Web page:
In our world today, especially, as we battle COVID-19 and its effects in our lives and society, many if not all of us, labour tirelessly to make both ends meet. Unfortunately, we labour without rest and do not get anything meaningful from our labours. At the beginning of this pandemic, so many “authority figures” appeared as Messiahs in their respective rights, asking people to come to them for palliatives and aids. Today, both those who offered or received those palliatives are also looking for help. Banks and institutions who donated in billions are now looking for fund to sustain themselves. The government is bankrupt and looking for loans. No one seems to announce “come to me all you who are hungry and I will give you food” again. The common man is confused and in search of where to find help and meaning in life.

Amid this search for help and meaning, Jesus in the Gospel reading (Matthew 11:25-30), invites us to come to him. He invites all who labour and are overburdened to come to him and find rest. We all labour in one way or the other. Parents labour to provide for their hungry families. Children labour to support themselves and their parents. Many expect to find rest when their salaries, allowances and debts are paid, yet these are not forthcoming. They begin to labour again in protest to unpaid wages. Some are overburdened by their family commitments, taking care of sick and aged relatives without any support. Some are even overburdened by themselves because they can hardly provide their basic needs, yet they have no one to give them rest. The Good News is that no matter how much we are labouring or overburdened, Jesus is promising to give us rest if we come to him.


  1. THROUGH PRAYER: As we labour and get overburdened with family commitments and responsibilities, we have to come to Jesus in prayer for the promised rest. We have to pray as a family and ask for God’s assistance within this period. Jesus says, “where two or three gather in my name, I am there” (Mt. 18:20). Besides family or group prayer, we have to be committed to private prayers, where we seek intimacy with Jesus.
  2. THROUGH READING THE BIBLE: The Bible is God’s message of salvation for us. Each time we read the Bible meditatively, we encounter Jesus who consoles us and inspires us to find solutions to our problem. He is the Word of God contained in the Bible.
  3. THROUGH WORKS OF CHARITY DONE TO OTHERS: The first reading (Zechariah 9:9-10) informs us that our King comes to us victorious and triumphant, yet, he comes in humility and riding on a donkey. What it means is that those who don’t know him may not recognize him. Likewise, Jesus comes to us in the poor and marginalized of the society, waiting to give us rest if only we welcome and assist him in them. Jesus says: “Whatever you do for the least of your brethren, you do for me” (Mt. 25:40).
  4. THROUGH THE CHURCH, HER MINISTERS AND SACRAMENTS: Jesus is the head of his body, the Church (Col. 1:18). When Paul was persecuting the Church, Jesus asked him: “Why are you persecuting me?” (Acts 9:4). In the Church, Jesus still invites us to come and listen to his Word, pray with him to the Father through the Holy Spirit and encounter him both in the minister who celebrates and in the celebration of the Sacraments, especially the Holy Eucharist and Confession. Most of us are overburdened by sin and Jesus invites us to come to him at the confessional for rest. He invites us to visit him in the Blessed Sacrament and receive him in the Holy Eucharist, to find rest for our troubled soul.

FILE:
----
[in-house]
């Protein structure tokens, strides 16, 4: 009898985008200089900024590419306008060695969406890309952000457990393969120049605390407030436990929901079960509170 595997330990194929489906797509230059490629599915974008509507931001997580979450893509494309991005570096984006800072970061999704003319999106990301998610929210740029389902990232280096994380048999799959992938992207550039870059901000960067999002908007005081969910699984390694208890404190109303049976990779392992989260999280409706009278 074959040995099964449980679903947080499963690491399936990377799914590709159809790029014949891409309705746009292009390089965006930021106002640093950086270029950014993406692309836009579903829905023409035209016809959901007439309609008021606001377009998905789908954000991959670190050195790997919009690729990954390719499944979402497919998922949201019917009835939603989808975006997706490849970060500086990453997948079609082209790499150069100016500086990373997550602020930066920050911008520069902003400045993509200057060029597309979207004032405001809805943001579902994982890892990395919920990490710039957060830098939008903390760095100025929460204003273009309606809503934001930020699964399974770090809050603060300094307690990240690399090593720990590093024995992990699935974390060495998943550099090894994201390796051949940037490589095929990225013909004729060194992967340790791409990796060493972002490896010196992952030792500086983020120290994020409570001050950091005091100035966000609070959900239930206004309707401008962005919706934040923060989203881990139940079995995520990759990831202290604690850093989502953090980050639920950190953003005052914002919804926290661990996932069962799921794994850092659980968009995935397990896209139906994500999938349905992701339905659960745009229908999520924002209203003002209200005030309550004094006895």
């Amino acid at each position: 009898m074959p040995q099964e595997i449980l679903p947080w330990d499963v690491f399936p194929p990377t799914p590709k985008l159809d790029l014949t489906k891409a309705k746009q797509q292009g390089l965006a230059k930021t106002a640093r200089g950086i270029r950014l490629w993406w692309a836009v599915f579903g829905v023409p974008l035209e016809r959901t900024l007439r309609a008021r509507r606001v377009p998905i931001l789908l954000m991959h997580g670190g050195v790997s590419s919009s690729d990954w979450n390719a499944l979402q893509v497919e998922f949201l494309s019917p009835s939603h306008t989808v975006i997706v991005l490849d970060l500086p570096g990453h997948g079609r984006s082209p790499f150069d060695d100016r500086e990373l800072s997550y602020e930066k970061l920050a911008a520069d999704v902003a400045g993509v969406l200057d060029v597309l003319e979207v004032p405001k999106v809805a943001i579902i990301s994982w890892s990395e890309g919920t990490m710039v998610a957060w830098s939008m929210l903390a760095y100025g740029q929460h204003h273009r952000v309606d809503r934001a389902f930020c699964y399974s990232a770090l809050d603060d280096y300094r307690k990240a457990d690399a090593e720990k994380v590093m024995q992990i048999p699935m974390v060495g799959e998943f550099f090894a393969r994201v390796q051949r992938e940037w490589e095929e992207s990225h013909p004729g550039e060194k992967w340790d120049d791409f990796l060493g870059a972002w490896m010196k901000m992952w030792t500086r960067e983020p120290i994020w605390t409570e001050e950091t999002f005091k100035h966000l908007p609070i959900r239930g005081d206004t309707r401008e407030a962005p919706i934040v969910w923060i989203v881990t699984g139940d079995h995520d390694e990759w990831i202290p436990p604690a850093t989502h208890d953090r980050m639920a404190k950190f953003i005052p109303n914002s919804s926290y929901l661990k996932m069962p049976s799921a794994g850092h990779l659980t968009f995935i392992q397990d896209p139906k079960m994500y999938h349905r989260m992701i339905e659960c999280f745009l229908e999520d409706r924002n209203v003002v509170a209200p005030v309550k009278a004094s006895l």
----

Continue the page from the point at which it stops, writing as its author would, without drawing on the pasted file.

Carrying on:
5. THROUGH IMITATING THE LIFE OF CHRIST: In his days, Jesus laboured for the salvation of all and was overburdened by fear, hatred and man’s inhumanity to man which culminated on his death on the Cross. At a time, he wished “the cup would pass him by” (Mt. 26:39 ) so that he could find some worldly rest from pain and anxiety. But rather than desire this kind of rest, he found true rest in the will of his Father. He also invites us to take up our cross and follow him (cf. Mt. 16:24), thus imitating him. Does it mean we will keep walking, working and following him and never finding rest? No! In his will is our rest because those who want to save their lives by finding worldly and transient rest will lose them and those who lose their lives in pursuit of the lasting rest which Jesus alone can give, will find them (cf. Mt. 26:25).

Beloved friends, Jesus gives two kinds of rest: temporal and eternal rest. By temporal rest, Jesus, in this world, takes care of our temporal needs so as to sustain our faith in him. By eternal rest, Jesus, in the world to come, gives everlasting peace and consolation to those who make effort to carry their crosses and follow him in this world. For example, Jesus gave temporal rest to the blind Bartimaeus (Mark 10:46-52) and to all those he healed of one ailment or the other. He gave eternal rest to the thief who stood for him on the Cross when he said: “Today I will be with you in paradise” (Luke 23:43). Therefore, whatever it is you are currently passing through, carry your cross faithfully and follow Jesus. Don’t allow yourself to be deceived because the devil gives a fake promise of rest to those who worship him. But remember that those who choose other gods increase their sorrows (cf. Ps. 16:4). Through the Word we have read/heard today, may God grant us temporal and eternal rest. Amen. God loves you.

Rev. Chibuike C. Uwakwe


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